I wonder what the etiquette of blogging about gifts is. Obviously, you should not post the description of something you are giving as a gift before you have given it if there is a chance that that person will spot it on your blog (The Standard has had almost 2,000 hits so far, and not all of them can be my mother). But, does it take away from something you baked as a gift if, say, the recipient could see just how much butter went into it? Or, for that matter, how easy it was to make? Neither of those are problems with the gingerbread biscuits (cookies) I baked and decorated to give to family friends who had invited us over for a drinks party, but especially around Christmas it is something that it would be good to work out.
The day before I arrived back in Australia my brother, Hugh, and his girlfriend, Natalia, had baked a whole bunch of gingerbread biscuits (cookies) to hang on our Christmas tree. By the time I had arrived, none had made it to the tree and there were only two left which had been saved for me with the warning that if I did not eat them soon, somebody else would. When, therefore, they gave me their recipe and suggested that I double it, I was eager to do so, as I was sure that it must only have produced a tiny number. I will give the original qualities here, as when I doubled them I ended up (many hours later) with over 70 biscuits. Apparently, it was not that they had been eaten so quickly because there were so few of them, but rather because they were just so delicious. This I can attest to – this really is one of the best soft gingerbread recipes I have tasted.
Start by mixing together 375g plain flour, 1 teaspoon of bicarb of soda, 2 teaspoons of mixed spice and 3 teaspoons of ground ginger. Separately, in a large bowl, beat together 140g butter (if you leave it out of the fridge for a while before starting it will be soft and easier to beat in) and 130g brown sugar. Once they are combined and smooth, you need to beat in one egg yolk (when you are separating the egg, keep the white for the icing) and 125 mL golden syrup. (Now it has come to my attention that golden syrup is not exactly common in the United States – it is like maple syrup, only a bit thicker and made entirely from sugar. If you have trouble finding it in the supermarket, then you might want to check out British specialty stores like Tea and Sympathy in Greenwich Village).
Add the flour, bit by bit, and beat together until combined. Then divide the dough into two and roll out between two sheets of baking paper – it needs to be about half a centimetre thick. Lay flat in the freezer for 15 mins or so. You are doing this because when it is a little frozen it is much easier to cut and transfer to a baking pan, so don’t take the second one out of the fridge until you have already cut the shapes from the first batch. If you have a lot of excess dough (which you should have left over from in-between the shapes you have cut, put it together and then roll it again between sheets of baking paper and put back in the freezer so you can use it in the same way.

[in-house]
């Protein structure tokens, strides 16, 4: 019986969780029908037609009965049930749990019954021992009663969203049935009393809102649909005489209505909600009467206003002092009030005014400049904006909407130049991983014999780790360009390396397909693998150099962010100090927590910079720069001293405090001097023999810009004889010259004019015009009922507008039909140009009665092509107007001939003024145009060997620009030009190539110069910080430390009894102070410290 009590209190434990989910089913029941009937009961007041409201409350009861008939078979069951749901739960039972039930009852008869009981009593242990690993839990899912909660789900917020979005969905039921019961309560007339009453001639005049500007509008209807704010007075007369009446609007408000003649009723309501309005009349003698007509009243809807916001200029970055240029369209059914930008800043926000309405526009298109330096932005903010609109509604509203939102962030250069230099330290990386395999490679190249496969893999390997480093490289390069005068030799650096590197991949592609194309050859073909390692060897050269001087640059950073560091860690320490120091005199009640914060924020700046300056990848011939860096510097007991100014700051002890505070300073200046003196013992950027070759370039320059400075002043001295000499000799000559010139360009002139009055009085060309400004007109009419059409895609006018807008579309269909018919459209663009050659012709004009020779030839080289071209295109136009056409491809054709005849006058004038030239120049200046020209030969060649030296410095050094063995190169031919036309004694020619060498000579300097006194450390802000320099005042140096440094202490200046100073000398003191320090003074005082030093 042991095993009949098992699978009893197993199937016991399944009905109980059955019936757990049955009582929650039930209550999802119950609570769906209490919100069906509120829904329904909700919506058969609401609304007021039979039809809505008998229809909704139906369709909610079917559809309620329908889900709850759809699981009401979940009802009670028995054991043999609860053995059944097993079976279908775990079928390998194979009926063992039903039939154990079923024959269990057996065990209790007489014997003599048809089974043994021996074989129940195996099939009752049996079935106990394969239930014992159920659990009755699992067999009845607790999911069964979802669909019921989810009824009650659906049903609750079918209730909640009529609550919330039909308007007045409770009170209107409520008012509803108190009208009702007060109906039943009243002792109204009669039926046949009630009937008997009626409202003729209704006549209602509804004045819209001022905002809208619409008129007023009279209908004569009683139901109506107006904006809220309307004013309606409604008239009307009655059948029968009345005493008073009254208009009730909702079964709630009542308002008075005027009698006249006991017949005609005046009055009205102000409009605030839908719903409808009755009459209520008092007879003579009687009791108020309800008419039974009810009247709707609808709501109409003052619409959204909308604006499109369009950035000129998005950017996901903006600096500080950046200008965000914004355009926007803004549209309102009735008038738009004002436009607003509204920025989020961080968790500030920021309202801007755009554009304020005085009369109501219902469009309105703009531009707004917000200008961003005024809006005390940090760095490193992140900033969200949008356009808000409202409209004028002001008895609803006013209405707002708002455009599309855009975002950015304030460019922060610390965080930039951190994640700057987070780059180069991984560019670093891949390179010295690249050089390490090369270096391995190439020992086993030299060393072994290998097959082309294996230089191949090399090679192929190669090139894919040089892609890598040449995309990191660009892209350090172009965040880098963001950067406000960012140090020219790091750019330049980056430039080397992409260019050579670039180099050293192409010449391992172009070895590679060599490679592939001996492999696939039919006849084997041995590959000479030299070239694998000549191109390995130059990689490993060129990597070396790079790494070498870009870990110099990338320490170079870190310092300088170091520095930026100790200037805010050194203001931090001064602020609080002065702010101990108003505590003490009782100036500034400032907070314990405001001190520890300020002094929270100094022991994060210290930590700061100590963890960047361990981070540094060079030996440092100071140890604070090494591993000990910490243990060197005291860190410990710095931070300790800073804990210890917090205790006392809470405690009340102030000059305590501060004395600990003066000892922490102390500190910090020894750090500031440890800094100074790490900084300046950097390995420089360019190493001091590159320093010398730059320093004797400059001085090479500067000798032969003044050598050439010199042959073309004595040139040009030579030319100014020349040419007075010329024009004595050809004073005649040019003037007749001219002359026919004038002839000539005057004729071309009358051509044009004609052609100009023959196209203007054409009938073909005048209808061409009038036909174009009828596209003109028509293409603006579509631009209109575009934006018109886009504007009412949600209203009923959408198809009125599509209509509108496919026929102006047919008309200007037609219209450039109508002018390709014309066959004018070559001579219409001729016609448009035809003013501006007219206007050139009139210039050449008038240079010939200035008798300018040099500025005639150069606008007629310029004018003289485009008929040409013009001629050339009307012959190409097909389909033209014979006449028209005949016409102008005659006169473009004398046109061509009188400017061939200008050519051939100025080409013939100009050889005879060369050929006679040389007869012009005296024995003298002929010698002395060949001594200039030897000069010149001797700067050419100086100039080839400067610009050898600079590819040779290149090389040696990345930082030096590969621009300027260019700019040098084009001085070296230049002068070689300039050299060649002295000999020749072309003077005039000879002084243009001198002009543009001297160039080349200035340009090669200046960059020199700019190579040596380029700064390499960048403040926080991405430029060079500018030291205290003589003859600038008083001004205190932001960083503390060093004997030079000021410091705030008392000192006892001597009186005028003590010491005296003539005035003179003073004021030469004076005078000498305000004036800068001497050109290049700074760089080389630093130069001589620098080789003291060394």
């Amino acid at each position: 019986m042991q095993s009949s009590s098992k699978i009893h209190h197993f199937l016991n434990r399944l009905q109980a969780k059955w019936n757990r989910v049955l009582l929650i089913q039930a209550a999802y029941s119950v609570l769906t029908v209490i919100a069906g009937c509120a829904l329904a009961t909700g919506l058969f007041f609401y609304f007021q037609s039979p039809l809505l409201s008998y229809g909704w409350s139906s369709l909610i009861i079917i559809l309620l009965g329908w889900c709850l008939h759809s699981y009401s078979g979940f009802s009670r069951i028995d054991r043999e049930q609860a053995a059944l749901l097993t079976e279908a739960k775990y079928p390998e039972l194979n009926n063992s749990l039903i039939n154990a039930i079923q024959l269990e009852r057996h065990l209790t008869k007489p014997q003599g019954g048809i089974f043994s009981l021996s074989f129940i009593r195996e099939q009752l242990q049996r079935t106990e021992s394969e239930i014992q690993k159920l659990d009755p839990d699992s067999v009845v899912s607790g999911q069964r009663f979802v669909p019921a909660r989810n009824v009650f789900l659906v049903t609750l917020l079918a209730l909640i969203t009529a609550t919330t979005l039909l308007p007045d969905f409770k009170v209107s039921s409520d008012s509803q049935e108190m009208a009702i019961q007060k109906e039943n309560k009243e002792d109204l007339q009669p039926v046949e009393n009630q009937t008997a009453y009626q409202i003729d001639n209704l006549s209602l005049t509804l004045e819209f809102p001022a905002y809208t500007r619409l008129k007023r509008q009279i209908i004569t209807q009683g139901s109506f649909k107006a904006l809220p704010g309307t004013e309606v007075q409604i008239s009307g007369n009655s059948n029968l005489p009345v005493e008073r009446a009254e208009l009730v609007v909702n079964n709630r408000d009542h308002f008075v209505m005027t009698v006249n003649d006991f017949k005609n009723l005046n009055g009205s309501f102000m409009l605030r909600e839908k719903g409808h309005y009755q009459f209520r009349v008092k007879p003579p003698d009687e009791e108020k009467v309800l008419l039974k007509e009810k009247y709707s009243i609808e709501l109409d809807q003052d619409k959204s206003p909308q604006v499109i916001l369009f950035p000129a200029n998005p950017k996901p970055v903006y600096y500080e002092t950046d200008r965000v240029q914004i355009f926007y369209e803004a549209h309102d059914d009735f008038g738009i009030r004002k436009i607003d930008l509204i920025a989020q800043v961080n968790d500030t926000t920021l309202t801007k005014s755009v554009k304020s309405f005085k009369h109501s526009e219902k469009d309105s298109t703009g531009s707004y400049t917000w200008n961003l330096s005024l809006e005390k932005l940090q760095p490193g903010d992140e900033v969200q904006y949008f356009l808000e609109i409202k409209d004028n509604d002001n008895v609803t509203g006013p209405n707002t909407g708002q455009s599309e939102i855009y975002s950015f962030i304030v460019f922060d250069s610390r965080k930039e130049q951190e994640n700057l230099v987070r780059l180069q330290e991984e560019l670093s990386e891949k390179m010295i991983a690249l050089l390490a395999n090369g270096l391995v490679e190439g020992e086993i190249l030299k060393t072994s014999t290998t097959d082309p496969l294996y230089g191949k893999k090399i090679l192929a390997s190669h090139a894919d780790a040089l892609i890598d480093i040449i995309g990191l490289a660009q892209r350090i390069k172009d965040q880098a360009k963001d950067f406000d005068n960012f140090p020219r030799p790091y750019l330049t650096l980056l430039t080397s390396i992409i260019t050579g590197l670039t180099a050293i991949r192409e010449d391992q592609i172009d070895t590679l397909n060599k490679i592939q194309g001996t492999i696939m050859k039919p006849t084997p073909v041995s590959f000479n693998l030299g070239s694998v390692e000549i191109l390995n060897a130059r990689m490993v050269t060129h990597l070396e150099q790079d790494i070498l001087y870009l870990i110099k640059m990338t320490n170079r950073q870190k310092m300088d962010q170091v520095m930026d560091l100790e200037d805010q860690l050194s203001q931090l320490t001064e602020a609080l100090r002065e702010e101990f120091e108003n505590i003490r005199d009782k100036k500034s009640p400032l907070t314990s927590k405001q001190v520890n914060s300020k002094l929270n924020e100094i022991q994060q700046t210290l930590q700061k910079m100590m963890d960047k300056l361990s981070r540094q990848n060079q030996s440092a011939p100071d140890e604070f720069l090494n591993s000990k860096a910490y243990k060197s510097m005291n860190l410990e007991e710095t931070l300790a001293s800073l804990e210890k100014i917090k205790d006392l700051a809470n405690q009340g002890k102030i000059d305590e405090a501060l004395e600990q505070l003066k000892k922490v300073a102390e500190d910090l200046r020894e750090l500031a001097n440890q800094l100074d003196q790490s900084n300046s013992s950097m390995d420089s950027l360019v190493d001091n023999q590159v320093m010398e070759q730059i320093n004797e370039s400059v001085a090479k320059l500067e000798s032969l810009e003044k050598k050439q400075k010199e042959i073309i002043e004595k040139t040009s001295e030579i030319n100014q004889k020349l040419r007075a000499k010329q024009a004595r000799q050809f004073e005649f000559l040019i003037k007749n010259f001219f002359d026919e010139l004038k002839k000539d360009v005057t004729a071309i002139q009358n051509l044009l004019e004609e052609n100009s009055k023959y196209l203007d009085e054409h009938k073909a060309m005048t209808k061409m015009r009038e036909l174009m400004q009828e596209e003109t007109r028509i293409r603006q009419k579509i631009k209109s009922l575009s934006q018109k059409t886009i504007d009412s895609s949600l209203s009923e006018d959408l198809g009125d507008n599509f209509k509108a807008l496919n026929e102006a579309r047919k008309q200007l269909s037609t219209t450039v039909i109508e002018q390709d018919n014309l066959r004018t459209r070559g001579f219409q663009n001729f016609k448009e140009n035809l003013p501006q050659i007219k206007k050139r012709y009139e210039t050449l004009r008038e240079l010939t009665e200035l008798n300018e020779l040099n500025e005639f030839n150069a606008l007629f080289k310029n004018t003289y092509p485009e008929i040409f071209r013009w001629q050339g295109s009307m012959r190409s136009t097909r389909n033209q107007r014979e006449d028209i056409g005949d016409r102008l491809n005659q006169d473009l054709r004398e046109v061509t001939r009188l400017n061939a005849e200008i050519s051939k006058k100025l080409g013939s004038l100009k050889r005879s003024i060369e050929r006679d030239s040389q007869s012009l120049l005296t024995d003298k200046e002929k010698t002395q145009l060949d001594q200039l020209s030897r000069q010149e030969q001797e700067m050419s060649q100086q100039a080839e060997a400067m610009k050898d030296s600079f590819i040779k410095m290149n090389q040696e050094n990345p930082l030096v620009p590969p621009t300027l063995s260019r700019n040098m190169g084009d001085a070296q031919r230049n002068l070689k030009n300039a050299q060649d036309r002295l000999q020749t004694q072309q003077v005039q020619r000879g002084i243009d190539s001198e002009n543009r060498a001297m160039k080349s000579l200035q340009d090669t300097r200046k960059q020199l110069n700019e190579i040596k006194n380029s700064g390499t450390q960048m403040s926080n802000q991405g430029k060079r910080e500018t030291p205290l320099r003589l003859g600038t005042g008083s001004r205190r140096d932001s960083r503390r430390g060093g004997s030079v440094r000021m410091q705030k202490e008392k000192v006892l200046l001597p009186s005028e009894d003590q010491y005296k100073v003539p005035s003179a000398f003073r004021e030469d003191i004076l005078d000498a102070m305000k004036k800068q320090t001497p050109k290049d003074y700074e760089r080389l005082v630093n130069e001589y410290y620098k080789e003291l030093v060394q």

After you put the dough in the freezer, preheat the oven to 160ºC (320ºF). When the dough is frozen, cut shapes and place them on baking paper on a baking pan. I had two different sized star cookie-cutters, as well as a snow-flake and an elephant. If you want to be able to hang them on your tree, remember to poke a hole before you put them in the oven. Place in the oven for 10 mins (or slightly less – you want them to be soft so don’t let them brown), and then let them cool before icing (frosting). They will harden slightly while cooling.
To make royal icing (frosting), just mix together (sifted) icing sugar and egg-white. Only add a little bit of egg-white at a time, as if mixture to be to runny you won’t be able to work with it. I used a icing piper, and added little silver cachous – it takes some practice to work out the best thickness and get your technique down, which was one of the benefits of having 70 to practice on. It took me some time to work out designs as well, so I have added some here which you can copy – just click on the image to make it bigger.
To end – here is a fantastic little tale illustrated in biscuits (cookies) that I saw in the New York Times this morning: